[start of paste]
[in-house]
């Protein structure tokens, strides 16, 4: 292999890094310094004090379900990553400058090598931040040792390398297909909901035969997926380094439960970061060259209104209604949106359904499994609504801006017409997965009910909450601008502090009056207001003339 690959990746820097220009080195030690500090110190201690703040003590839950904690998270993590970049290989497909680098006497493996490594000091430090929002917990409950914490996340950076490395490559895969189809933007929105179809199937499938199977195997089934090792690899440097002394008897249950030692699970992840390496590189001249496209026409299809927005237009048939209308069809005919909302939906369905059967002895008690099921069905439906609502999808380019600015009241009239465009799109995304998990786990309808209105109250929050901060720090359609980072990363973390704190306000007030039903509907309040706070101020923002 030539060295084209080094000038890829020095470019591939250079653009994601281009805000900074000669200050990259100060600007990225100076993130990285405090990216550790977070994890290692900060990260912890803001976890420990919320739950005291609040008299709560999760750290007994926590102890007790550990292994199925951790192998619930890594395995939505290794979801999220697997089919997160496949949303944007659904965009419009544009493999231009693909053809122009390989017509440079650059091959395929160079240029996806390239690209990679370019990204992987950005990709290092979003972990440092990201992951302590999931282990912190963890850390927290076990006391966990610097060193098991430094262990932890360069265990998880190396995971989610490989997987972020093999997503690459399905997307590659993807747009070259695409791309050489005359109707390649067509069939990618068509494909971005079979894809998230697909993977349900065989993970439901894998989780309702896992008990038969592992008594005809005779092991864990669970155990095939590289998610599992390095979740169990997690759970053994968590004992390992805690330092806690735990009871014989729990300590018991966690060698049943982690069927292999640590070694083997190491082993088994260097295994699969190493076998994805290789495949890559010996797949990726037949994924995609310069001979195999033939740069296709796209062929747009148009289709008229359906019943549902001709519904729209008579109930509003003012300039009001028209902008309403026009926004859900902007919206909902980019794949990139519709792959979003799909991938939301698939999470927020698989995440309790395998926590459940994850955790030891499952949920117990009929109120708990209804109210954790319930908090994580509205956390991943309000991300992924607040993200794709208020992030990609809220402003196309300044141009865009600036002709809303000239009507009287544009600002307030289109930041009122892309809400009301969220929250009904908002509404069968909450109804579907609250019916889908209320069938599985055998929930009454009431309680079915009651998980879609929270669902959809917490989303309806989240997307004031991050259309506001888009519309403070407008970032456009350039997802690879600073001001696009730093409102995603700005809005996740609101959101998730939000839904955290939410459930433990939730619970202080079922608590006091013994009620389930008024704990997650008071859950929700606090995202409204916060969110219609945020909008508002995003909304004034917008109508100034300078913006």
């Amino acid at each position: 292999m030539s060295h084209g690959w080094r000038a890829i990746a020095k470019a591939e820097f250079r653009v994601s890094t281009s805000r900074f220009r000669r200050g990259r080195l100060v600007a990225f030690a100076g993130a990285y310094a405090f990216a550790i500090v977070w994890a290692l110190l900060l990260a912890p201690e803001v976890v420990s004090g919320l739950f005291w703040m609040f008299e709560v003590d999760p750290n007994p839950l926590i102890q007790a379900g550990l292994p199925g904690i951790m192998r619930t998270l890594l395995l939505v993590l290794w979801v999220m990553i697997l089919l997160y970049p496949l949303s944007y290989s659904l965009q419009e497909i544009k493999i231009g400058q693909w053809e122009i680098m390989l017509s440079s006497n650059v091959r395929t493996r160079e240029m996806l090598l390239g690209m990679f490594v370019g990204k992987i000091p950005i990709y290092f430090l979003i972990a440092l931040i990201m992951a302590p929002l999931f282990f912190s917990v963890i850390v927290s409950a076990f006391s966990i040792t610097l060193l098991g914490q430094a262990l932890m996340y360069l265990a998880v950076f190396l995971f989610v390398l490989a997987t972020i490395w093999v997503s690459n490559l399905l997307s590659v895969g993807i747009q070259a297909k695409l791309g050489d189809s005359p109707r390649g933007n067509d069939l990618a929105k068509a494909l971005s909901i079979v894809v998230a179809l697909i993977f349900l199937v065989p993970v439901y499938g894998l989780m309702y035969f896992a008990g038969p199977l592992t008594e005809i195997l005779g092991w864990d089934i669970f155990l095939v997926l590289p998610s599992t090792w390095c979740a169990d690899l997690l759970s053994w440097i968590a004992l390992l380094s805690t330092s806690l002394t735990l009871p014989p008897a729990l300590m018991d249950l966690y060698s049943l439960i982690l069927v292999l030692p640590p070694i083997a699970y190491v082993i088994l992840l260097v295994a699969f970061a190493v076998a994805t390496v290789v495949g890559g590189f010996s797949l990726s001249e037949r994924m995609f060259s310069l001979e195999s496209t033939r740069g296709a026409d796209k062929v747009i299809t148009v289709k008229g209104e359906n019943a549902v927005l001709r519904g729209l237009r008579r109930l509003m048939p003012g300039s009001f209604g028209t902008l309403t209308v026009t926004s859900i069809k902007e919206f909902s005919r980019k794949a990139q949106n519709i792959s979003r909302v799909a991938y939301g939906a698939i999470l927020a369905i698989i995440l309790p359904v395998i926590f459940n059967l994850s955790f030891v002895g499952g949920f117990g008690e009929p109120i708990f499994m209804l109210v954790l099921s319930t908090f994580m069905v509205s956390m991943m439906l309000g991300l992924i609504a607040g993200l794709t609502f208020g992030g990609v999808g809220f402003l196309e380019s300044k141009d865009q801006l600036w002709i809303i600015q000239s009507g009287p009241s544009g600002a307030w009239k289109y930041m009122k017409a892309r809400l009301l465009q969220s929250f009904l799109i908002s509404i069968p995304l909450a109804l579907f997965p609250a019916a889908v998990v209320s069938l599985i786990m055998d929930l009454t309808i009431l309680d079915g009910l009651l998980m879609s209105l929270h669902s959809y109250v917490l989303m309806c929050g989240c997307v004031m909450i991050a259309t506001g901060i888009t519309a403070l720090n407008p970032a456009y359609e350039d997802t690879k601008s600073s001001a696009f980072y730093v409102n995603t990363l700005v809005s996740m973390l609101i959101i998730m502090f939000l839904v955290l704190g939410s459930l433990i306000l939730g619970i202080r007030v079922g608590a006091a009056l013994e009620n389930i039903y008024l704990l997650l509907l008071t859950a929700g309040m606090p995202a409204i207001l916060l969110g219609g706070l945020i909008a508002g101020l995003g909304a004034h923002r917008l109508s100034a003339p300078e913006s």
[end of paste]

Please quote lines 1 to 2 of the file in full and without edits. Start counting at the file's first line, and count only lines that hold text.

[in-house]
């Protein structure tokens, strides 16, 4: 292999890094310094004090379900990553400058090598931040040792390398297909909901035969997926380094439960970061060259209104209604949106359904499994609504801006017409997965009910909450601008502090009056207001003339 690959990746820097220009080195030690500090110190201690703040003590839950904690998270993590970049290989497909680098006497493996490594000091430090929002917990409950914490996340950076490395490559895969189809933007929105179809199937499938199977195997089934090792690899440097002394008897249950030692699970992840390496590189001249496209026409299809927005237009048939209308069809005919909302939906369905059967002895008690099921069905439906609502999808380019600015009241009239465009799109995304998990786990309808209105109250929050901060720090359609980072990363973390704190306000007030039903509907309040706070101020923002 030539060295084209080094000038890829020095470019591939250079653009994601281009805000900074000669200050990259100060600007990225100076993130990285405090990216550790977070994890290692900060990260912890803001976890420990919320739950005291609040008299709560999760750290007994926590102890007790550990292994199925951790192998619930890594395995939505290794979801999220697997089919997160496949949303944007659904965009419009544009493999231009693909053809122009390989017509440079650059091959395929160079240029996806390239690209990679370019990204992987950005990709290092979003972990440092990201992951302590999931282990912190963890850390927290076990006391966990610097060193098991430094262990932890360069265990998880190396995971989610490989997987972020093999997503690459399905997307590659993807747009070259695409791309050489005359109707390649067509069939990618068509494909971005079979894809998230697909993977349900065989993970439901894998989780309702896992008990038969592992008594005809005779092991864990669970155990095939590289998610599992390095979740169990997690759970053994968590004992390992805690330092806690735990009871014989729990300590018991966690060698049943982690069927292999640590070694083997190491082993088994260097295994699969190493076998994805290789495949890559010996797949990726037949994924995609310069001979195999033939740069296709796209062929747009148009289709008229359906019943549902001709519904729209008579109930509003003012300039009001028209902008309403026009926004859900902007919206909902980019794949990139519709792959979003799909991938939301698939999470927020698989995440309790395998926590459940994850955790030891499952949920117990009929109120708990209804109210954790319930908090994580509205956390991943309000991300992924607040993200794709208020992030990609809220402003196309300044141009865009600036002709809303000239009507009287544009600002307030289109930041009122892309809400009301969220929250009904908002509404069968909450109804579907609250019916889908209320069938599985055998929930009454009431309680079915009651998980879609929270669902959809917490989303309806989240997307004031991050259309506001888009519309403070407008970032456009350039997802690879600073001001696009730093409102995603700005809005996740609101959101998730939000839904955290939410459930433990939730619970202080079922608590006091013994009620389930008024704990997650008071859950929700606090995202409204916060969110219609945020909008508002995003909304004034917008109508100034300078913006």